The game also offers up side quests from time to time where the goals can be something like defeating a flock of turkeys before they kill you. Side quests are usually quick missions which offer you a chance to acquire even more gold and since they are usually very quick, it is these missions that I personally grinded a bit to build up my gold reserves.

One very important thing to keep in mind, unless you want to grind for hours on end, is to not spend all of your upgrades in one place. A great thing about this game is that the missions vary greatly and offer up all kinds of different challenges. So, if you spend all of your gold upgrading soldiers and then go into a mission where the soldiers are on strike, well, you will be kind of screwed. It is best to balance your upgrades so you will be prepared to take on any task.


In addition to the main game, Castle Storm also offers up Skirmish Mode, Survival Mode, and Hero Survival Mode. These modes are great because they offer you something to do outside of the campaign mode but they are also great for a much more important reason. They are great sources of gold and the gold you earn in these bonus modes does carry over to the campaign.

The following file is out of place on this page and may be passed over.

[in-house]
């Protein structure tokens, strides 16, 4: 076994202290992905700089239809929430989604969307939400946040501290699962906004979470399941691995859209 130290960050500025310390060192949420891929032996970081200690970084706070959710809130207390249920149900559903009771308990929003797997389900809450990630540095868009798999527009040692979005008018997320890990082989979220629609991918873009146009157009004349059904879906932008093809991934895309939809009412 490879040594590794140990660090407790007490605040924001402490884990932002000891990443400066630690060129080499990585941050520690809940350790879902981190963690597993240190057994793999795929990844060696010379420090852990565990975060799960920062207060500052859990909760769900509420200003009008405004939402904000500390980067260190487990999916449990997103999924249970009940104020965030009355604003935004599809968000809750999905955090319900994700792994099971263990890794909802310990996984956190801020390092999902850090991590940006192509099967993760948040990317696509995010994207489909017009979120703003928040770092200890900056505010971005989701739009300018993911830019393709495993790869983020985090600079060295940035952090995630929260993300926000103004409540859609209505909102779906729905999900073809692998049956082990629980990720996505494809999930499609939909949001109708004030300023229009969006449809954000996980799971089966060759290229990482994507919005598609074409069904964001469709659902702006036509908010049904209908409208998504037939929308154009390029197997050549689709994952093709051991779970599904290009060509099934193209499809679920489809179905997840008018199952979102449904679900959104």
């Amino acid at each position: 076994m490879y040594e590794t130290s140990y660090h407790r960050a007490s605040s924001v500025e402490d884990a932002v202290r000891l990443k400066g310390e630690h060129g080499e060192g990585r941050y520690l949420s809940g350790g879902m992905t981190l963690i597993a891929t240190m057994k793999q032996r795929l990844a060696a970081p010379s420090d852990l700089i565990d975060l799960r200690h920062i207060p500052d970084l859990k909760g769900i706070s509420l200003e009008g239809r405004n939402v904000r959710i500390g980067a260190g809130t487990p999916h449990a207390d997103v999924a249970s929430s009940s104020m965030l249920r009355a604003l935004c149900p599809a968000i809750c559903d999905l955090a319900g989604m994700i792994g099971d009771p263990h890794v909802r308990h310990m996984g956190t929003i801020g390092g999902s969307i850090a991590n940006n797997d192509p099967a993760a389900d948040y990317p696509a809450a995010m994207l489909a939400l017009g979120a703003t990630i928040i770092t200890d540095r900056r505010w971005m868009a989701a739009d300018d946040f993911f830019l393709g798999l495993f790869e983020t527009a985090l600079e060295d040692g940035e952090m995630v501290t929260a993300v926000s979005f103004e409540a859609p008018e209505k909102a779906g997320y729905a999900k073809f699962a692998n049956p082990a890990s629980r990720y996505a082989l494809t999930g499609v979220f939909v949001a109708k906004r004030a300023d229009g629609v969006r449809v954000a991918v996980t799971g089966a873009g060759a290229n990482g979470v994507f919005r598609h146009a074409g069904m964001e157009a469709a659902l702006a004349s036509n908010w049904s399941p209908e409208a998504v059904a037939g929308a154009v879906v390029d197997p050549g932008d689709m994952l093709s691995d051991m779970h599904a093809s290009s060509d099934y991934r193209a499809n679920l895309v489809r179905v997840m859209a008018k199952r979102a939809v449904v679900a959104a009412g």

Skirmish mode is basically a quick campaign mission. Survival mode has you fending off waves and waves of enemies, seeing how long you can last until they capture your flag or destroy your castle, and Hero Survival has you controlling an overpowered hero character as you fend off waves and waves of enemies before they either kill you or capture your flag. I found the Hero survival mode to be particularly good since you have a very limited amount of time to control your hero during the actual campaign skirmishes and the action mechanics are a blast.

The game also offers up both local and online multiplayer in both versus and co-op format. You can either try to destroy a friends castle while he does the same to you or you can team up with that friend in survival and hero survival modes.

This game is no doubt filled to overflowing with features, variety, and fun. The campaign in lengthy, but not to the point of being overly repetitive or obnoxious. Then, when you do want to switch it up you have a bevy of extra modes and multiplayer to lose yourself in.

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I was surprised by this game seeing as I enjoyed it immensely, and I don’t really enjoy Real Time Strategy or Tower Defense games. What Zen Studios did masterfully here is take some very established formulas and switch them up to the point where they seem familiar, but take you on a totally different ride. So different in fact that even people who don’t like two of the major genres it pulls from can enjoy it.  They also did a masterful job in balancing all the different gameplay elements.  A mixing of three different genres sounds like it would lead to a game that is pure chaos, and this isn’t totally inaccurate.  The chaos is balanced though by the ease of control.  Everything is nothing more than a button press away, and despite all the crazy stuff happening on screen, you always feel like you are in control.